How to Deal with Difficult Diners
Peter Vogt | MonsterTRAK Career Coach
He doesn’t like where he’s sitting. He orders something not even remotely on the menu. His food is too cold, too spicy or both. He wants what he wants, he wants it now, and he’ll be vocal to get it if necessary — even if it means causing a scene.
He’s the quintessential difficult diner, and whether you’re a member of the waitstaff, a manager or even the owner, you’ll be seeing him in your restaurant soon enough, if you haven’t already. How you react — or don’t — will determine whether you and your establishment’s other patrons have a miserable experience.
“Customers become diners from hell when the restaurant staff handles the situation poorly,” says Lynda Ford, president of HR consulting firm The Ford Group in Rome, New York, and a 15-year veteran of the restaurant industry who is now a human resources expert and trainer. “It takes some skill and finesse, but most customers can be won over. It’s the attitude and actions of the staff that tend to inflame a situation to the point of no return.”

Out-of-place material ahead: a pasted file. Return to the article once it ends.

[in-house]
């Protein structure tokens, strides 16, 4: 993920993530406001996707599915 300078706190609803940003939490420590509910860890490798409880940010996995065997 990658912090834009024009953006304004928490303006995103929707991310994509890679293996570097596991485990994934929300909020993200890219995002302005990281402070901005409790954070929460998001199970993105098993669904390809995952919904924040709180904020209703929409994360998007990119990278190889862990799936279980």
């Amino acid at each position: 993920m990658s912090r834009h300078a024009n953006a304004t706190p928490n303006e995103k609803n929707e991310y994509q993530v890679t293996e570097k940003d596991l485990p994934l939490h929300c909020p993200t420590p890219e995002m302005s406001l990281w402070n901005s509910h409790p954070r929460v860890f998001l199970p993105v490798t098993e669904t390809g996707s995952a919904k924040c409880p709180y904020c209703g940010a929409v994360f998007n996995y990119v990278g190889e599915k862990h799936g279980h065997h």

These tips will help you defuse your difficult diners:
Maintain Your Professionalism, No Matter What
“You have virtually no control over what a patron might do or say, but you have the ultimate control over what you will do or say,” says Phillip Van Hooser, an expert on customer service and author of Willie’s Way: 6 Secrets for Wooing, Wowing, and Winning Customers and Their Loyalty.
Granted, it may not be easy to maintain that control when you’re faced with a rude and obnoxious patron. But the alternative — challenging the diner to a battle of insults, for example, or repeatedly trying to shift the blame to your coworkers or the restaurant itself — will only make things worse.
“Regardless of how the situation unfolds, your primary objective is to handle what comes in a professional manner,” says Van Hooser. “Remember: Other [patrons] are probably watching.”